Asthma is a chronic inflammatory lung disease that affects around 25 million people in the United States. It can also affect dogs and cats. Fortunately, there are effective treatments that can help our furry friends maintain a good quality of life.

Although there is a difference between asthma and allergies, the two conditions go hand in hand. Certain chemicals in the body react to irritants in the air and can produce similar reactions. An allergic reaction can trigger a response in the nasal membranes, eyes, skin, tongue and breathing passages. Symptoms range from itchy watery eyes, sneezing and runny nose, to red, itchy irritated skin. Asthma is a disease of the bronchial tubes in the windpipe that moves air in and out of the lungs, making it difficult to breathe. Triggers in the respiratory system create an excess of mucus production and irritation in the airways which can narrow or block them. Pollutants that cause an allergic reaction can also trigger an asthma attack.

Asthma is more common in cats, but dogs can also be susceptible to it. The disease affects pets in the same way it does humans. An attack can be sudden and brought on by irritants and allergens in the environment. It can be difficult to determine which pollutants are causing the problem, but it’s important to try so you can eliminate them from your home, if possible, to help prevent future attacks.
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How to Certify Your Pet as a Therapy Animal

therapy dog ChrisBy Linda Cole

Therapy animals play an important role in the lives of people in hospitals, nursing homes, schools, hospices and retirement homes. The perfect therapy pet is well mannered, calm, easy going, friendly and eager to meet new people. If you think you and your pet would fit the bill of enriching the lives of others, maybe it’s time to have him certified as a therapy animal.

Canines are the most common animal used as a therapy pet, but horses, donkeys and cats are also quite effective. Hamsters, rabbits, birds and fish are excellent for people in assisted living settings or group homes. Just the presence of an animal can change the feel of a typical clinical environment to a more home-like setting, which helps to reduce stress and promote relaxation.

Because you and your pet must be able to work together as a team, both of you must demonstrate specific abilities. As your pet’s handler, you must be able to read their body language to know if they are feeling stressed out, anxious, bothered by something, getting tired or becoming over-stimulated. You need to interact with your pet in a positive way by praising, encouraging, calming and re-directing them with appropriate commands when necessary. You must be able to carry on a conversation with someone while paying attention to your pet. You need to also be mindful of the well-being and safety of your pet at all times, and maintain a professional and polite attitude while helping people interact with your pet.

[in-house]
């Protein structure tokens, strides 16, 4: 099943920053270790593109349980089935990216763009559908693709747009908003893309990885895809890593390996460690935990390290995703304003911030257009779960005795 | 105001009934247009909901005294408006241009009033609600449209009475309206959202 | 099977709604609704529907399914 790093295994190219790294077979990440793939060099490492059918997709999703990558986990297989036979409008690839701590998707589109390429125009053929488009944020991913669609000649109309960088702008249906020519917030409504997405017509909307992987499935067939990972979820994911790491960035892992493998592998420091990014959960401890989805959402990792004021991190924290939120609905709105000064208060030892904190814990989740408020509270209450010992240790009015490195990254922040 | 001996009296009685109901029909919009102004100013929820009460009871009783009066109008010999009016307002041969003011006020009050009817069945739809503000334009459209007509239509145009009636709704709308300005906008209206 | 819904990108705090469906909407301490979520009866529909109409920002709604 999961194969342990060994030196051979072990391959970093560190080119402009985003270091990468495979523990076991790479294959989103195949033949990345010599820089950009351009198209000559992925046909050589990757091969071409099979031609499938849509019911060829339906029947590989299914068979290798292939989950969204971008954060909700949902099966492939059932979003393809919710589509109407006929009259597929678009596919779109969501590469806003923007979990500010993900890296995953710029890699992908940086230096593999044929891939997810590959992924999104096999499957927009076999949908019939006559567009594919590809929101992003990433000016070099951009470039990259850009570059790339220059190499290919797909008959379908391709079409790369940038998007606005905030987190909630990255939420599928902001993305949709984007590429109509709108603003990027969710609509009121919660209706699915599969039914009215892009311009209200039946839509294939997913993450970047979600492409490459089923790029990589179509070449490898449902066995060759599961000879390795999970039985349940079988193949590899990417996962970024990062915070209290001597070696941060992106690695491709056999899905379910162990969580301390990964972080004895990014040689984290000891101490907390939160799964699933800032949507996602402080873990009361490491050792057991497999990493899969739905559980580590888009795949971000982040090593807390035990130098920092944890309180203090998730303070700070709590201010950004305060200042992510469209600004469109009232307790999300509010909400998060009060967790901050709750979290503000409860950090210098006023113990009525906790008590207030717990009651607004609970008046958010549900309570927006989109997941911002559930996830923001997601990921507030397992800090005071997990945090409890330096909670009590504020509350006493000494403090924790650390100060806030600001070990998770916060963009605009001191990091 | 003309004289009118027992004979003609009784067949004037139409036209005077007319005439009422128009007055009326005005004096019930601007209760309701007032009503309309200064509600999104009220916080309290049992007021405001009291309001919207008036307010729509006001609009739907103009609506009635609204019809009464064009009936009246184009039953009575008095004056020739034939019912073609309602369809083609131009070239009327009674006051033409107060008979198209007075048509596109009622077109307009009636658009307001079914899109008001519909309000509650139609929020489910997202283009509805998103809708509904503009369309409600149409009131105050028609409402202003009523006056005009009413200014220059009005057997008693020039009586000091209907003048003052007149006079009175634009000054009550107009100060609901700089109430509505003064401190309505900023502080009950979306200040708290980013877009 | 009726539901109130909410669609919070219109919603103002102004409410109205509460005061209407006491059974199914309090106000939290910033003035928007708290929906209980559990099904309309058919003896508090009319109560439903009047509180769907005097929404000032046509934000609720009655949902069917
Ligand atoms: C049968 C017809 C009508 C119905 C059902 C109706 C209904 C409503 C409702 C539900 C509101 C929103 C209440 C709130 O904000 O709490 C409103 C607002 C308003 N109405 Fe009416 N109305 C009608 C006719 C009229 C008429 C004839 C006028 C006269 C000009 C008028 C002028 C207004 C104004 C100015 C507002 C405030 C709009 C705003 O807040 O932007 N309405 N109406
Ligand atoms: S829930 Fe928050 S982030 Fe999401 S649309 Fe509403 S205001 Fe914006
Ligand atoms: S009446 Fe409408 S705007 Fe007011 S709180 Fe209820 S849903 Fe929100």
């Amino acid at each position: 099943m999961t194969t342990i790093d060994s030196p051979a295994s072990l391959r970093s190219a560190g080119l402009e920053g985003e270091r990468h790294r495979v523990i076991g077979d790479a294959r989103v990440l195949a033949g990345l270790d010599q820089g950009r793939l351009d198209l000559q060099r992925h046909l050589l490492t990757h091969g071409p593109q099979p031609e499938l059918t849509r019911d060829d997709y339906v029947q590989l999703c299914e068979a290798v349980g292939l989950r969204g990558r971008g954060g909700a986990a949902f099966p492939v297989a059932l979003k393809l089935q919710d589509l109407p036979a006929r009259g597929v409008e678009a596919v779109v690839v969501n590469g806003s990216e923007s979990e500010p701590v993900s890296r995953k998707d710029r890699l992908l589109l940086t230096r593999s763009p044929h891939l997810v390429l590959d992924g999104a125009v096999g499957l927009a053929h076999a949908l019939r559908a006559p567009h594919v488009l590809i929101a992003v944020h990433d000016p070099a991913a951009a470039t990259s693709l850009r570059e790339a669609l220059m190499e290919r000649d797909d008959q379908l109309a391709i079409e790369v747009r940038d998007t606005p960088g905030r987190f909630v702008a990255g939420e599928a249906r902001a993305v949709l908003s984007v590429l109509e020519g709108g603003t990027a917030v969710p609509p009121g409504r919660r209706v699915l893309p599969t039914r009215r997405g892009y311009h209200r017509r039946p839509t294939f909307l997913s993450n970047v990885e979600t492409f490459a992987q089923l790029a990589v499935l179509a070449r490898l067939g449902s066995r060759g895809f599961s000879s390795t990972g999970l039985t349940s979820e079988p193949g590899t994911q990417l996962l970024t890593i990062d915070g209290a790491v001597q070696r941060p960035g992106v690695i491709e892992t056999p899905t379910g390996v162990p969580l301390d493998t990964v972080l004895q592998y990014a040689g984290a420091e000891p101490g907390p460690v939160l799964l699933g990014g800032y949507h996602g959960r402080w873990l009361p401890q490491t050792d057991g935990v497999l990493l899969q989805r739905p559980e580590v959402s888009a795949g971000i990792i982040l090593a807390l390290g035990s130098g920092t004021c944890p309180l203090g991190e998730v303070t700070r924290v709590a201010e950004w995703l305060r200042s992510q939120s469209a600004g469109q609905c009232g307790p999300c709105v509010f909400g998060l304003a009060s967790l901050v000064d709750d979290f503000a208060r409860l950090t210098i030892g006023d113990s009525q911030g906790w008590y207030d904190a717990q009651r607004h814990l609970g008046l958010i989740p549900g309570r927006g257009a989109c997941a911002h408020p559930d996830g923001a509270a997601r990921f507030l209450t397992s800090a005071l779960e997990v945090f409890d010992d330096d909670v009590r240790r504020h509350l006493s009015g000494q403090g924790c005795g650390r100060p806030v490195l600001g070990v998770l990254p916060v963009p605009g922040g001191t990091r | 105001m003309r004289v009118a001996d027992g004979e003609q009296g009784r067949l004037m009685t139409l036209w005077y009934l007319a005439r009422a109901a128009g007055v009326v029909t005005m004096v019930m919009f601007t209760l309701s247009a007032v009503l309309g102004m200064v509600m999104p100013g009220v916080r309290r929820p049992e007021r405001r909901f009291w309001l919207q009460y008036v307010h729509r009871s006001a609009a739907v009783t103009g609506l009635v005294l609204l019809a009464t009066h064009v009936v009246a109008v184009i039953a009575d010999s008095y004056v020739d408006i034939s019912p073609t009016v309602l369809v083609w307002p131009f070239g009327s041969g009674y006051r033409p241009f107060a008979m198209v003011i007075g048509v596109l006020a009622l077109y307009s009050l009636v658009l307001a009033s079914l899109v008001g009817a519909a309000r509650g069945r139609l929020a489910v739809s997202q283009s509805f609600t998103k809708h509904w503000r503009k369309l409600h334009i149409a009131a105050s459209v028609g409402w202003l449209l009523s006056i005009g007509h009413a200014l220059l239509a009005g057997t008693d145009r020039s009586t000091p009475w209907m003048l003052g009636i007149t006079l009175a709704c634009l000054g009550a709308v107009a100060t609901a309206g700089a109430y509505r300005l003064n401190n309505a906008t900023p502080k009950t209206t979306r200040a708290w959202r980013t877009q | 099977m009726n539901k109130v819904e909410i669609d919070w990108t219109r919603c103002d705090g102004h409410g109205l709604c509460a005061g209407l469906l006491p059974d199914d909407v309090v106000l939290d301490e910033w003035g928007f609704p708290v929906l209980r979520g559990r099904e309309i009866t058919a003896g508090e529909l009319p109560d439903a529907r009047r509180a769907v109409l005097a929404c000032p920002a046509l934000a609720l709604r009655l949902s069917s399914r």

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4 Wintertime Pet-Related Myths That Can be Harmful

winter myths jasonBy Linda Cole

A myth is a belief that something is true, even though there usually isn’t any proof to back up the claim. Nonetheless, people sometimes do believe a myth, especially if it seems reasonable. Unfortunately, some pet-related wintertime myths can be harmful to our four legged friends.

Fur Coats Protect Dogs and Cats from Cold

Northern dog breeds were developed to withstand harsh winter temperatures, but that doesn’t mean your pet Siberian Husky should live outside in the cold. A dog’s ability to endure winter weather depends on the thickness and condition of his coat, height of the dog, body fat, age, activity level and overall health. Smaller dogs and cats are more susceptible to colder temperatures because they are closer to the ground. No matter how thick a pet’s coat is, it doesn’t protect them from hypothermia or frostbite.

Dogs and cats are both at risk of developing frostbite on their nose, ears, tail and paw pads when left outside in freezing weather. If it’s too cold outside for you, it’s too cold for your dog or cat to stay out. A good rule of thumb to follow: if you are shivering when outdoors, your pet is probably ready to go inside, too.